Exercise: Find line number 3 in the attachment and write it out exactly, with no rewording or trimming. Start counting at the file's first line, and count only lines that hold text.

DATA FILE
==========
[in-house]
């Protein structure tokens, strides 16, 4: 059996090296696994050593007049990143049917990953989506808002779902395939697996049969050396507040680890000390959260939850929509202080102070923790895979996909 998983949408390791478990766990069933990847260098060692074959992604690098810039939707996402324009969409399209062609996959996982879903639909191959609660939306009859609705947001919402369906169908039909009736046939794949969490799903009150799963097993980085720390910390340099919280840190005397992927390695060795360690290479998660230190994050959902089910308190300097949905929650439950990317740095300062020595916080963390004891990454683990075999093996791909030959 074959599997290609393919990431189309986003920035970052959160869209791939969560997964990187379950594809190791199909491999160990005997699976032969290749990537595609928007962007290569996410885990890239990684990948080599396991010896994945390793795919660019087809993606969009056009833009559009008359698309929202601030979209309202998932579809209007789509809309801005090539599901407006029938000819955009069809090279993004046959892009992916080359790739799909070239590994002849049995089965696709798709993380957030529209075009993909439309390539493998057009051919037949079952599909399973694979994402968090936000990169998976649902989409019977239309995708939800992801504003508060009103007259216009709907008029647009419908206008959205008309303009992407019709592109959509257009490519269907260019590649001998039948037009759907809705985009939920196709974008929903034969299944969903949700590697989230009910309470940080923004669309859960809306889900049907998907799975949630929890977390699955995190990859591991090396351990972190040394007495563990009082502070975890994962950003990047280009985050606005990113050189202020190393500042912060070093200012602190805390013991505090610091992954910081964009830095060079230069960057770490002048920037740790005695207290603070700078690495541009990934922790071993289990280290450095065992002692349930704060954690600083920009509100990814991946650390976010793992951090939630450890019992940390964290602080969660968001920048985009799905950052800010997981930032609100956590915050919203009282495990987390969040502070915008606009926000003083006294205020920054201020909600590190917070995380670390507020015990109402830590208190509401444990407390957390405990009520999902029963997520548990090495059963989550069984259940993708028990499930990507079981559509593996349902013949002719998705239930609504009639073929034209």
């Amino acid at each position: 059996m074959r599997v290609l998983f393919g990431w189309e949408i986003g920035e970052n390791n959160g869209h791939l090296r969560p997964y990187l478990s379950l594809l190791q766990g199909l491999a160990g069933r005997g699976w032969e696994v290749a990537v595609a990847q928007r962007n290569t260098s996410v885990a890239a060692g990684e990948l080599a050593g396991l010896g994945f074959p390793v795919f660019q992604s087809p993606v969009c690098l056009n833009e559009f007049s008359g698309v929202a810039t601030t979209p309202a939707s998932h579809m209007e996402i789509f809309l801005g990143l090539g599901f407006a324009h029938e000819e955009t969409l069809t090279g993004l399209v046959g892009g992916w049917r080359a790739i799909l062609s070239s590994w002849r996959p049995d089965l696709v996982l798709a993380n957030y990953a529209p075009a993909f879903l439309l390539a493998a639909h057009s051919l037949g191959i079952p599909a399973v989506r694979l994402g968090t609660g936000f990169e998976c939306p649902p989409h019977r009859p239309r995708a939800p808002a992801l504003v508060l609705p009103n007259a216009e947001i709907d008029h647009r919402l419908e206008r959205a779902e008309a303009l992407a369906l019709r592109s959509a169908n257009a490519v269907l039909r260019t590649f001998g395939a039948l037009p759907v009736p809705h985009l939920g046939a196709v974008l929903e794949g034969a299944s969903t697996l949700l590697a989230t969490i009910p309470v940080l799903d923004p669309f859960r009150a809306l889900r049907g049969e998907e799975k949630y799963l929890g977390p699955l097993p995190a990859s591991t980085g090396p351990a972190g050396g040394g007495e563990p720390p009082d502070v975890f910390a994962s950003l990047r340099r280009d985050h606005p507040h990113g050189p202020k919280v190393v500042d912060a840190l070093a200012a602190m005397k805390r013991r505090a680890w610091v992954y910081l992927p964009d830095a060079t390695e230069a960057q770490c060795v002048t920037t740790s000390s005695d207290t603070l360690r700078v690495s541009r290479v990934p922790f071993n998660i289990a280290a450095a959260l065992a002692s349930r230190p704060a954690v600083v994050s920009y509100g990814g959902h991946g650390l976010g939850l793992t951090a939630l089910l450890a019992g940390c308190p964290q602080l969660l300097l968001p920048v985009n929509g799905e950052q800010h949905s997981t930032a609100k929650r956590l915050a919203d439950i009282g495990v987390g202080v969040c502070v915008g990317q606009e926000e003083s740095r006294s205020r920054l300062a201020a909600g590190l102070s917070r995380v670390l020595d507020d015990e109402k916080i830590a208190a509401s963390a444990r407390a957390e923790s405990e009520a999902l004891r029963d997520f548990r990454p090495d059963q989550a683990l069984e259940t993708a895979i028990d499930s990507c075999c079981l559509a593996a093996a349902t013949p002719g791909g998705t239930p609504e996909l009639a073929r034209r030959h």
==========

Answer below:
């Amino acid at each position: 059996m074959r599997v290609l998983f393919g990431w189309e949408i986003g920035e970052n390791n959160g869209h791939l090296r969560p997964y990187l478990s379950l594809l190791q766990g199909l491999a160990g069933r005997g699976w032969e696994v290749a990537v595609a990847q928007r962007n290569t260098s996410v885990a890239a060692g990684e990948l080599a050593g396991l010896g994945f074959p390793v795919f660019q992604s087809p993606v969009c690098l056009n833009e559009f007049s008359g698309v929202a810039t601030t979209p309202a939707s998932h579809m209007e996402i789509f809309l801005g990143l090539g599901f407006a324009h029938e000819e955009t969409l069809t090279g993004l399209v046959g892009g992916w049917r080359a790739i799909l062609s070239s590994w002849r996959p049995d089965l696709v996982l798709a993380n957030y990953a529209p075009a993909f879903l439309l390539a493998a639909h057009s051919l037949g191959i079952p599909a399973v989506r694979l994402g968090t609660g936000f990169e998976c939306p649902p989409h019977r009859p239309r995708a939800p808002a992801l504003v508060l609705p009103n007259a216009e947001i709907d008029h647009r919402l419908e206008r959205a779902e008309a303009l992407a369906l019709r592109s959509a169908n257009a490519v269907l039909r260019t590649f001998g395939a039948l037009p759907v009736p809705h985009l939920g046939a196709v974008l929903e794949g034969a299944s969903t697996l949700l590697a989230t969490i009910p309470v940080l799903d923004p669309f859960r009150a809306l889900r049907g049969e998907e799975k949630y799963l929890g977390p699955l097993p995190a990859s591991t980085g090396p351990a972190g050396g040394g007495e563990p720390p009082d502070v975890f910390a994962s950003l990047r340099r280009d985050h606005p507040h990113g050189p202020k919280v190393v500042d912060a840190l070093a200012a602190m005397k805390r013991r505090a680890w610091v992954y910081l992927p964009d830095a060079t390695e230069a960057q770490c060795v002048t920037t740790s000390s005695d207290t603070l360690r700078v690495s541009r290479v990934p922790f071993n998660i289990a280290a450095a959260l065992a002692s349930r230190p704060a954690v600083v994050s920009y509100g990814g959902h991946g650390l976010g939850l793992t951090a939630l089910l450890a019992g940390c308190p964290q602080l969660l300097l968001p920048v985009n929509g799905e950052q800010h949905s997981t930032a609100k929650r956590l915050a919203d439950i009282g495990v987390g202080v969040c502070v915008g990317q606009e926000e003083s740095r006294s205020r920054l300062a201020a909600g590190l102070s917070r995380v670390l020595d507020d015990e109402k916080i830590a208190a509401s963390a444990r407390a957390e923790s405990e009520a999902l004891r029963d997520f548990r990454p090495d059963q989550a683990l069984e259940t993708a895979i028990d499930s990507c075999c079981l559509a593996a093996a349902t013949p002719g791909g998705t239930p609504e996909l009639a073929r034209r030959h």